Greece was thrown two financial lifelines Thursday just hours after taking the first step to securing a new bailout from its creditors.
European finance ministers approved an interim loan worth seven billion euros ($7.6 billion) to help Greece pay its most urgent debts in the next few days. Then the European Central Bank said it would pump 900 million euros in emergency funding into Greek banks, which have been shut for nearly three weeks.
But the new cash won’t provide immediate relief for Greeks. The government said banks would stay shut through Sunday. A banking source said the banks were ready to resume limited operations on Monday, but the government had yet to make that decision.
Europe’s moves to restore funding to Greece came after the Greek parliament backed a proposed three-year rescue package — worth as much as $96 billion — overnight, and passed into law several key economic reforms set by creditors as preconditions for a deal.
The details of the new rescue will take weeks to negotiate but Greece needs money now — to clear its arrears of about two billion euros with the International Monetary Fund, and to make a debt repayment of 3.5 billion euros to the ECB on Monday.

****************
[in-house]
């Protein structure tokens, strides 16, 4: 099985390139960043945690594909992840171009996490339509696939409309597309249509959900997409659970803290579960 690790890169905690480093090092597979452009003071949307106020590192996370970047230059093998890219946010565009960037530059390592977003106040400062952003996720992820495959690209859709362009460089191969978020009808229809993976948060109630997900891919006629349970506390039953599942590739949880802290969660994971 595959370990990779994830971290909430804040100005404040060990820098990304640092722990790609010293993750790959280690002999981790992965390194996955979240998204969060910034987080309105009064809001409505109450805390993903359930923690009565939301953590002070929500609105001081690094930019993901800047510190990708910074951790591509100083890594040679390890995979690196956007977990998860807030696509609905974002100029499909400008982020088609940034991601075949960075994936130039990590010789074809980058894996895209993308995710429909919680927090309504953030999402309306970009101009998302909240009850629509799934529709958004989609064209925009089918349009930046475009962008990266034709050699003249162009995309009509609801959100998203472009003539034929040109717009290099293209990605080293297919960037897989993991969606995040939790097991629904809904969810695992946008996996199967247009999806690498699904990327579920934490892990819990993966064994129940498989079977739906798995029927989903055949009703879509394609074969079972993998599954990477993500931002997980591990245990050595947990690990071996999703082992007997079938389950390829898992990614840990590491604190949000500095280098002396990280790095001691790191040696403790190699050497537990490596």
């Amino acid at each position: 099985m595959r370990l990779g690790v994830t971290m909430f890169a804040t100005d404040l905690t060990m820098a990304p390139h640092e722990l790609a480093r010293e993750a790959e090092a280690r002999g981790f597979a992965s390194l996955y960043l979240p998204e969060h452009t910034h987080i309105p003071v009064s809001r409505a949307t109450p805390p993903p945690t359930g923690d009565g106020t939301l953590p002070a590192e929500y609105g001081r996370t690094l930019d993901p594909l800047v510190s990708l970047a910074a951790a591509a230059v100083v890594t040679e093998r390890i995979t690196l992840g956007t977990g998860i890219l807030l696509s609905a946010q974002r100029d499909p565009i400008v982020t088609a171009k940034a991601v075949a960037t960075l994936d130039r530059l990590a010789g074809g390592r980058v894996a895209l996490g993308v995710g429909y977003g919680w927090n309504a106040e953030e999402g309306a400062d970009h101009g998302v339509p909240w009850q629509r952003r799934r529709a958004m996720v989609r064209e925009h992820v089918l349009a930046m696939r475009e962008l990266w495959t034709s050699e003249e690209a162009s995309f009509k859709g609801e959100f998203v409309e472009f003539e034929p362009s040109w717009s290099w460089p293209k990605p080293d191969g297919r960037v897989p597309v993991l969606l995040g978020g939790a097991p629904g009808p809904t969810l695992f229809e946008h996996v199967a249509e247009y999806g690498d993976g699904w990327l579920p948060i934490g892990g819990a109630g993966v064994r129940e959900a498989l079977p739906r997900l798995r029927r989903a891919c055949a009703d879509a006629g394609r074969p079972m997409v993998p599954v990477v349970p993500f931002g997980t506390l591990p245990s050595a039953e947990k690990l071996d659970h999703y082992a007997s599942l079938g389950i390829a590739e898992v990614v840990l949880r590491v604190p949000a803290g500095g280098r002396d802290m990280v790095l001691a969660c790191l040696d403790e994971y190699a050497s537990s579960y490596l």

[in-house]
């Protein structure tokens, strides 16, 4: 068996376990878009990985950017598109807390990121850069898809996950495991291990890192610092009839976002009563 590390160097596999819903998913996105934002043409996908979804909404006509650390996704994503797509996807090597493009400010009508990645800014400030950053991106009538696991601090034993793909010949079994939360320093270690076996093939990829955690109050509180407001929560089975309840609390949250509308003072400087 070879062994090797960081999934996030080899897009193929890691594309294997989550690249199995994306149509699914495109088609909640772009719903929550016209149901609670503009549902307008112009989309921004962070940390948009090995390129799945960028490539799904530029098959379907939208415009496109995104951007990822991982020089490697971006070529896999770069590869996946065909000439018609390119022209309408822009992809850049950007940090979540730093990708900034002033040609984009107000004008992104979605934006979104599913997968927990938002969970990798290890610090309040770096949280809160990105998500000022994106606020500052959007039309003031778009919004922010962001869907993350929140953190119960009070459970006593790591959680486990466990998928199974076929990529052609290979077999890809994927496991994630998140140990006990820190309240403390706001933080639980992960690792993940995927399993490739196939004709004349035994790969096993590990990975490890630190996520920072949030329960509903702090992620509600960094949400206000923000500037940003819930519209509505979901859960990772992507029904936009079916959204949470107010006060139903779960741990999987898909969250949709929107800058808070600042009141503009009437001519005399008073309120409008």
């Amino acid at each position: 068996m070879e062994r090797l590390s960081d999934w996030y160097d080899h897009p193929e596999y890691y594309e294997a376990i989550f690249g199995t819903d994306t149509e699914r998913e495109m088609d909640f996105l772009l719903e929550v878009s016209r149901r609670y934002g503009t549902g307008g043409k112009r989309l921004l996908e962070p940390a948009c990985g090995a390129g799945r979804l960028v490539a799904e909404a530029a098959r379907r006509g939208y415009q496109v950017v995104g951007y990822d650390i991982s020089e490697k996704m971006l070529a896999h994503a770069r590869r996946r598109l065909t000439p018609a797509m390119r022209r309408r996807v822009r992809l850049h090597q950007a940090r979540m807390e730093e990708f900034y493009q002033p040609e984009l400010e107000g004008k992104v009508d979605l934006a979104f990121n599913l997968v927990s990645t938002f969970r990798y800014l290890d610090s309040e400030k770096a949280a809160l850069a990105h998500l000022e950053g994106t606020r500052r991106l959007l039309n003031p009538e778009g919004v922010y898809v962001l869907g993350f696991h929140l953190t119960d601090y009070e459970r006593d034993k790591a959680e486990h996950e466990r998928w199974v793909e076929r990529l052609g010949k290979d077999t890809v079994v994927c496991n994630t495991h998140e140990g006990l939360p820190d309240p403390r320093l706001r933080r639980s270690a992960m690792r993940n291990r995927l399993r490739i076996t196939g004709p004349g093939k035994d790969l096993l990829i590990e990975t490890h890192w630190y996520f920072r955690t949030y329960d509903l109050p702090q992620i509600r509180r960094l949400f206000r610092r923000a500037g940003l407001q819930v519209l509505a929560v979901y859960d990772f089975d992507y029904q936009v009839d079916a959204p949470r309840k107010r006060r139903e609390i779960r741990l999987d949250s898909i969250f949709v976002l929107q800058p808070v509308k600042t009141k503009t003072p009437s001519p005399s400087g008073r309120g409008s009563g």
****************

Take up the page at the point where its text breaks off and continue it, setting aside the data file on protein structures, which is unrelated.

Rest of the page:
Its banks also need money to stay afloat. The ECB had been turning down requests for more cash since the government abandoned bailout talks in late June.
Greece was then forced to shutter the banks after panicked savers pulled billions out of their accounts. Daily withdrawals were limited to 60 euros.
Greece has gotten itself into a financial mess over the past few years by spending too much and getting into a lot of debt. Other countries that use the euro, along with the ECB and IMF, have all pitched in by lending the country roughly 233 billion euros ($255 billion) in bailout loans since 2010.
But now the country needs more.
In order to access further financing from these lenders, Greece committed to overhaul its spending and taxation. The Greek parliament voted to approve the first in a series of tough economic reforms on Thursday morning after hours of debate.
But the moves are deeply unpopular among Greeks, who feel their government was forced to bow to the demands of lenders instead of setting its own course.
Once Greece gets this bridge loan, the focus will turn to the bigger, promised eurozone bailout.
Formal negotiations will begin on this bailout program once Germany and a handful of other nations get parliamentary approval to lend out more money. Finland’s parliament agreed to the deal Thursday. Germany’s parliament will vote Friday.